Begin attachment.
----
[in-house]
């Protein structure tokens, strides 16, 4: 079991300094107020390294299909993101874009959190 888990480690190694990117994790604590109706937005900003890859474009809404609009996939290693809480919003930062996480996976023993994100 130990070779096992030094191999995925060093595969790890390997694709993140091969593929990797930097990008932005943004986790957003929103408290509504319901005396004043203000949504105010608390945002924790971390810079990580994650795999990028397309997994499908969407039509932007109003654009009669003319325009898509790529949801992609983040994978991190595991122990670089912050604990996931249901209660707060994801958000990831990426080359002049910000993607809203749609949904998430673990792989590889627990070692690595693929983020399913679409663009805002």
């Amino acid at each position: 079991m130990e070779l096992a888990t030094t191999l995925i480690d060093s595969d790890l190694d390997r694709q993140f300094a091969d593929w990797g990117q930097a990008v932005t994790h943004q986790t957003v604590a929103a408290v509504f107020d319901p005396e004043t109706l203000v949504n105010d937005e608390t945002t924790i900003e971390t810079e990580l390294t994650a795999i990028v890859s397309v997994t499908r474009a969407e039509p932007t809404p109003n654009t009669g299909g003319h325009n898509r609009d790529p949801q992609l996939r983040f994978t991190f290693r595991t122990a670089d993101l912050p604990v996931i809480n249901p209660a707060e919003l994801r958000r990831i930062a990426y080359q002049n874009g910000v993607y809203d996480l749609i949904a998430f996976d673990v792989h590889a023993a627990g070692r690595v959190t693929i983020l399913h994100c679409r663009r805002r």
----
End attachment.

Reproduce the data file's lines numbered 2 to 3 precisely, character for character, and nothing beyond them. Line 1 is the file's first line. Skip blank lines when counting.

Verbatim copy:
């Protein structure tokens, strides 16, 4: 079991300094107020390294299909993101874009959190 888990480690190694990117994790604590109706937005900003890859474009809404609009996939290693809480919003930062996480996976023993994100 130990070779096992030094191999995925060093595969790890390997694709993140091969593929990797930097990008932005943004986790957003929103408290509504319901005396004043203000949504105010608390945002924790971390810079990580994650795999990028397309997994499908969407039509932007109003654009009669003319325009898509790529949801992609983040994978991190595991122990670089912050604990996931249901209660707060994801958000990831990426080359002049910000993607809203749609949904998430673990792989590889627990070692690595693929983020399913679409663009805002």
């Amino acid at each position: 079991m130990e070779l096992a888990t030094t191999l995925i480690d060093s595969d790890l190694d390997r694709q993140f300094a091969d593929w990797g990117q930097a990008v932005t994790h943004q986790t957003v604590a929103a408290v509504f107020d319901p005396e004043t109706l203000v949504n105010d937005e608390t945002t924790i900003e971390t810079e990580l390294t994650a795999i990028v890859s397309v997994t499908r474009a969407e039509p932007t809404p109003n654009t009669g299909g003319h325009n898509r609009d790529p949801q992609l996939r983040f994978t991190f290693r595991t122990a670089d993101l912050p604990v996931i809480n249901p209660a707060e919003l994801r958000r990831i930062a990426y080359q002049n874009g910000v993607y809203d996480l749609i949904a998430f996976d673990v792989h590889a023993a627990g070692r690595v959190t693929i983020l399913h994100c679409r663009r805002r």